But what can draw teenagers back, parents say, or at least keep them from leaving forever, is whether they've ever experienced church and Catholicism as a place to be of service to others, a community where they can ask questions and have them taken seriously, a place where they sense that God is at work.
Barbara Coloroso, an author of books on children and parenting, says her parish begins working with children before kindergarten, sharing Bible stories and preparing them for what she calls a "mature faith" in which they understand Catholic rituals and traditions and know that it's acceptable to ask questions.
"To sit through a sermon on abortion when you're 8, or on infidelity or wrath, is just inappropriate," Coloroso says. Explaining things in terms they can understand is not denigrating to the Mass, she says. "It's making it child-friendly. It's making the ritual and the traditions real in their lives. How are they going to understand the mysteries without being given instruction?"
Another component in how children feel about Mass is what they encounter in religious education. Some parishes intentionally try to build a link between what the children learn in religious education and what happens in worship.
Our Lady of Lourdes Parish in Louisville uses a lectionary-based approach that involves the whole parish. According to Ann Pifer, associate director of religious education, the parish emphasizes that the Word has a message each week for everyone, from grownups to children. So every committee at Lourdes—from the sports booster club to the parish council—starts every meeting by considering a question based on that week's scripture readings.
"It makes the breaking open of the Word very, very important. Because it's got a message for you, even for you, the second-grader," says Pifer.
Some parishes also are looking for ways to get parents more involved—recognizing that if parents don't feel connected, chances are children never will either. The dynamics of that can be tricky, because the personality of each parish is different. Some parishes have schools with a tremendous sense of community—the children go to school together, play sports together, are in scouts together, usually for eight years. But not every Catholic family sends their children to Catholic school. And parishes that want to be welcoming sometimes must make a particularly intentional effort.
Chesto says her family spent two years in one parish, "and nobody ever spoke to us," except for a woman they already knew. "We even went to a parish dinner and no one spoke to us—and we're not wallflowers, we tried."
Friedman's parish, just outside Cincinnati, offers a religious education program with evening classes for adults during Lent and Advent and lots of opportunities for families of all types in the parish to get together. The church has a St. Francis blessing of the animals (dogs, cats, horses, goldfish, the occasional frog) followed by a party. They have simple Lenten suppers followed by a speaker. The children see "that church is more than just Sunday Mass," Friedman says. "It is the body of Christ."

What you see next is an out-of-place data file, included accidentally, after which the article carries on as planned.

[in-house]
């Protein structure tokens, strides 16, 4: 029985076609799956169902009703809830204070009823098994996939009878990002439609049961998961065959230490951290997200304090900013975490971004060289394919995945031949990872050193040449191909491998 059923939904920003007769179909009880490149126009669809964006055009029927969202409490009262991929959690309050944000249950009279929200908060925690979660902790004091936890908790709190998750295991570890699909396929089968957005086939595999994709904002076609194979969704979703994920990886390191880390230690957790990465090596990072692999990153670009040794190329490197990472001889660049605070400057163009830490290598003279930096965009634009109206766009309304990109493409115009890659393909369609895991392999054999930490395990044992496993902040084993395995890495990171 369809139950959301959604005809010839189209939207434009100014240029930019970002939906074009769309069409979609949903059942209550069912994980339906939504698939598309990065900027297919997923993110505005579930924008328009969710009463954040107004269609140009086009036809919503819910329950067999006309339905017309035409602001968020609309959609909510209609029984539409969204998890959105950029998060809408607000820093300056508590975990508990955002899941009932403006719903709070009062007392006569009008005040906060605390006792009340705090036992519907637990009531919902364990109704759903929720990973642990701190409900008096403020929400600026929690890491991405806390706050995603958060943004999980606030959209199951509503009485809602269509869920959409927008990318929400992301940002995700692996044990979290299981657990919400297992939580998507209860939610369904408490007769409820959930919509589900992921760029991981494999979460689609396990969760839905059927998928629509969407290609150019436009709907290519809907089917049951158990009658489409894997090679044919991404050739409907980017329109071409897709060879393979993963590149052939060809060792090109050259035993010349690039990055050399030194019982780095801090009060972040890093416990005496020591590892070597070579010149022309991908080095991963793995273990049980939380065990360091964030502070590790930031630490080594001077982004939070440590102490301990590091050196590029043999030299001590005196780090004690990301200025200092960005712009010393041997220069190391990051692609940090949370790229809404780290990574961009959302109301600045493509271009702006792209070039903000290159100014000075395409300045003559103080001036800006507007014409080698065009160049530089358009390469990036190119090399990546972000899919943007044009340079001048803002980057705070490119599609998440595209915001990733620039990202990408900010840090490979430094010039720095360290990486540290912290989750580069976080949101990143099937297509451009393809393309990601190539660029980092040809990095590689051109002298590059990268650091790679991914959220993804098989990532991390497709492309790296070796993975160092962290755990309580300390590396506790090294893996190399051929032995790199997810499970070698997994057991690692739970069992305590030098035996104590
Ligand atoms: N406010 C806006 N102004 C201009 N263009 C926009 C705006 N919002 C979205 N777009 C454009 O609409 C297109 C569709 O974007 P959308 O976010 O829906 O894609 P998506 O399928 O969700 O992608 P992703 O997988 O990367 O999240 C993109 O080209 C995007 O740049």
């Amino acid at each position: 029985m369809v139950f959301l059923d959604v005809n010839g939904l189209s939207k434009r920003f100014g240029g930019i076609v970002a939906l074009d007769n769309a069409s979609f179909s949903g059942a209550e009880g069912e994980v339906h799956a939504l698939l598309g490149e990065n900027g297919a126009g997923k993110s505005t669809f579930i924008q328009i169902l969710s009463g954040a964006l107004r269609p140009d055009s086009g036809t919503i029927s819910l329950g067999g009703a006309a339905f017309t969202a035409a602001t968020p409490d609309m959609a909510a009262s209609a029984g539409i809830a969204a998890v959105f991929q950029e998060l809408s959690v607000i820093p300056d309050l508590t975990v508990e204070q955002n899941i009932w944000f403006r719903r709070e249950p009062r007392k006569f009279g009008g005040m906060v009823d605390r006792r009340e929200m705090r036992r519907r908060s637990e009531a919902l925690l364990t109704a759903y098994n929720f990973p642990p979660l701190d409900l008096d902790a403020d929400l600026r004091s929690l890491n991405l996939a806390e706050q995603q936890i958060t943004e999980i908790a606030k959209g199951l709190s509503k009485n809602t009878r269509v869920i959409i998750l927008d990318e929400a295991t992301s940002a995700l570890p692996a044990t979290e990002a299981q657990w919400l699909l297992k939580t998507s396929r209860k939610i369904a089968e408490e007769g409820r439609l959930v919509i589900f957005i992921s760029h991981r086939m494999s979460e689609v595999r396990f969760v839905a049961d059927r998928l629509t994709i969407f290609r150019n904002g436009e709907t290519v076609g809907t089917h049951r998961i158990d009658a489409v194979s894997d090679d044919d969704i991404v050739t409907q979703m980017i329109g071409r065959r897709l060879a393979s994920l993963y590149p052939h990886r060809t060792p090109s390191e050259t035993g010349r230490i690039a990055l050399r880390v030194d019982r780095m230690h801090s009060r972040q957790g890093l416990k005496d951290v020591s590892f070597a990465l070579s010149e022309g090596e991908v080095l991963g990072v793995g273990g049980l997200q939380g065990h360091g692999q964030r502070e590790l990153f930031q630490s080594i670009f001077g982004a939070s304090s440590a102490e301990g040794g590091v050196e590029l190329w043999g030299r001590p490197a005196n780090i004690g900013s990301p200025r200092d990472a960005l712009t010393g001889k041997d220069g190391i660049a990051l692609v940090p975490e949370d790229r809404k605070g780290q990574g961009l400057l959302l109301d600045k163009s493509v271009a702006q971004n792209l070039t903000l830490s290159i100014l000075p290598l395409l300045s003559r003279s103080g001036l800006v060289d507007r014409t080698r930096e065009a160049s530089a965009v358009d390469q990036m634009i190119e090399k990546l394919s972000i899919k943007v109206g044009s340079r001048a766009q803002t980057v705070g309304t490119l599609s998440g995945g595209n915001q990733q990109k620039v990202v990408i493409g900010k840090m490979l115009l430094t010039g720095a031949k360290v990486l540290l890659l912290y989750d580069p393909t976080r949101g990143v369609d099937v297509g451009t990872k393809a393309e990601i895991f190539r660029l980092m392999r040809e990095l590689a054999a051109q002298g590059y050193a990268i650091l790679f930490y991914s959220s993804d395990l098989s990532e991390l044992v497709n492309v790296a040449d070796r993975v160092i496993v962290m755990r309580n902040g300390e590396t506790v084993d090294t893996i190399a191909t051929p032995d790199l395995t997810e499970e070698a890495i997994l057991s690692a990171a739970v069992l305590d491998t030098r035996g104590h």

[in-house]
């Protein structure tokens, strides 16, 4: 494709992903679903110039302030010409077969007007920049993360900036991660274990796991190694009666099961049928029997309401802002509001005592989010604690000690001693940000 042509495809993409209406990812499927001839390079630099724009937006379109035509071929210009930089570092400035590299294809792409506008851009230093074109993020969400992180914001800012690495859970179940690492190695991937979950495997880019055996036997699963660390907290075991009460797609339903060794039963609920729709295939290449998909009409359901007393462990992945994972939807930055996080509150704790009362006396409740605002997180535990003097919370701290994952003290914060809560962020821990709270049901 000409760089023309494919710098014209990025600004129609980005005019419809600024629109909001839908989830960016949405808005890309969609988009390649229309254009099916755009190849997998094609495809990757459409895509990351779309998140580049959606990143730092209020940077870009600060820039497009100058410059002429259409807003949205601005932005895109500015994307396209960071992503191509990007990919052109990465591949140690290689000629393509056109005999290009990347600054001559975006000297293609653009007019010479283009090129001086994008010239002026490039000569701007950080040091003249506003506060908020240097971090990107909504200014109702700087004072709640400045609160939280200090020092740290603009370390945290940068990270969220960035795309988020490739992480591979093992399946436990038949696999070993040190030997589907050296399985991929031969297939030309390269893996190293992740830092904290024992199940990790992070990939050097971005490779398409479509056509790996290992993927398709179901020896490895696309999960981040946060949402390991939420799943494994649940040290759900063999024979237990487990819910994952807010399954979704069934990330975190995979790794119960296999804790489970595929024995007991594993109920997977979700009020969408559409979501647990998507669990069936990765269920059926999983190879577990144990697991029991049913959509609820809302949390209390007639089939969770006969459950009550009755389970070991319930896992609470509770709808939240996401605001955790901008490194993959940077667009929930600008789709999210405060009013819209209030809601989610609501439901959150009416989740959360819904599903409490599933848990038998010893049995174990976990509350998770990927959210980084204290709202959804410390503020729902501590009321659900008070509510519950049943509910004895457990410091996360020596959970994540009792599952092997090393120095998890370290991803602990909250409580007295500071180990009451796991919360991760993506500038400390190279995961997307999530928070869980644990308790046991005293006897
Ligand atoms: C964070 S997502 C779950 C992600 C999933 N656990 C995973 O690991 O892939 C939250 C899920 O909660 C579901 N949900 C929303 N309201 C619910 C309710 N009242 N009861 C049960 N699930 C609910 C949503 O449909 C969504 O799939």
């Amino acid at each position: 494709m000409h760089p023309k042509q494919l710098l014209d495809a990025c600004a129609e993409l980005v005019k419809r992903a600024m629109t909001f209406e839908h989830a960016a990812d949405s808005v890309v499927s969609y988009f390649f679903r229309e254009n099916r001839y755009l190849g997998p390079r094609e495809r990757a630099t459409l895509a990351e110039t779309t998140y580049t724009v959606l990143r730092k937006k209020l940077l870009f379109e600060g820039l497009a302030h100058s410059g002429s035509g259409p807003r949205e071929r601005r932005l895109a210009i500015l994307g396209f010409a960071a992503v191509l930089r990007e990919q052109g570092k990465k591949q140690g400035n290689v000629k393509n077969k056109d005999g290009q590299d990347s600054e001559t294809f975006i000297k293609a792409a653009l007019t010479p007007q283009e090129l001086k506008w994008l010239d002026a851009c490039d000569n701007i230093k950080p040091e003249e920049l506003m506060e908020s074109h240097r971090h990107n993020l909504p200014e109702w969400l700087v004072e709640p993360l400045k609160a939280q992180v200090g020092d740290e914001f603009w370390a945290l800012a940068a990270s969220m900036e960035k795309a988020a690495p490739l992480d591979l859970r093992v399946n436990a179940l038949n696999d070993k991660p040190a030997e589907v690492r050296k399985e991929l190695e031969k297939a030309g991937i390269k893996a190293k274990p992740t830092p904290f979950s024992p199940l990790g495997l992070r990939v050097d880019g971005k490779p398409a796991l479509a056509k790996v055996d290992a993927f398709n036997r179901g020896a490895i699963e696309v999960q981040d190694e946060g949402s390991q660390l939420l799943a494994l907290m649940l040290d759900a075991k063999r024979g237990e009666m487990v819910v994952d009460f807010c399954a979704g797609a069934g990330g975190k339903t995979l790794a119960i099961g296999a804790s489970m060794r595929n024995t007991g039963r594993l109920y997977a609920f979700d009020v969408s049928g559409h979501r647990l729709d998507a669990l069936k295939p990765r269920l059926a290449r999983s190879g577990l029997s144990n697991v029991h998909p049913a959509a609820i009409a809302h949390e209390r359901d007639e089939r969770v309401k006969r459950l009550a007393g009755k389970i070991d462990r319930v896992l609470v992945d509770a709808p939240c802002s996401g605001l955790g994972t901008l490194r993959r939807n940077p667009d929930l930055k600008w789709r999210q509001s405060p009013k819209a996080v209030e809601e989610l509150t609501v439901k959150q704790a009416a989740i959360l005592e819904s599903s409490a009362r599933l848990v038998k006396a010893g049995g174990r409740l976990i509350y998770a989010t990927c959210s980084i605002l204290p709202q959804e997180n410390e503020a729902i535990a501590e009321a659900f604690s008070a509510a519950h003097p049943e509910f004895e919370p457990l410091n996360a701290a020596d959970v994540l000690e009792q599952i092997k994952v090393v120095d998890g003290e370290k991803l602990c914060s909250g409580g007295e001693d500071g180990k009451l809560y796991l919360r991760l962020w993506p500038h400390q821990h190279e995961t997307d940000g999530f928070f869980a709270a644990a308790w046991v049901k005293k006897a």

How welcoming to be to children—how people react when a baby starts wailing or a father marches down the center aisle during the homily to take his son to the bathroom—is a touchy issue in some parishes.
Some parishes have "cry rooms"—and some parents view them as a godsend, others as a place of tortured exile. Some parents are good at keeping the fussing to a minimum; others don't even blink when their sweet darlings start pelting the nearby parishioners with Barbies.
Chesto thinks there are things parents can do to make Mass more meaningful for children. They can read and discuss the week's scripture passages with their children in advance, have them dress nicely for church—a sign they're going somewhere important—and sit near the front where they can see. When Chesto's three children were young, they were given their allowances on Sunday morning and asked to set something aside for the collection.
After Mass they'd go out for an inexpensive breakfast—"sort of a continuation of the celebration"—or gather for doughnuts at someone's house with friends from the parish. "My children had a sense of Sunday morning being special," she says.
Sometimes, despite all this effort, children will complain that Mass is boring. "I think Mass is boring sometimes," Chesto says, but "I don't go to Mass to be entertained. I go to Mass to pray with my community. I go to Mass the way I have dinner for my family around the supper table. Sometimes it might be boring, but it's important to all of us that you be here."
Leslie Scanlon, a longtime newspaper reporter and columnist, is a Kentucky-based writer. This article appeared in the August 2003 (Volume 68, Number 8: pages 12-17) issue of U.S. Catholic.All active news articles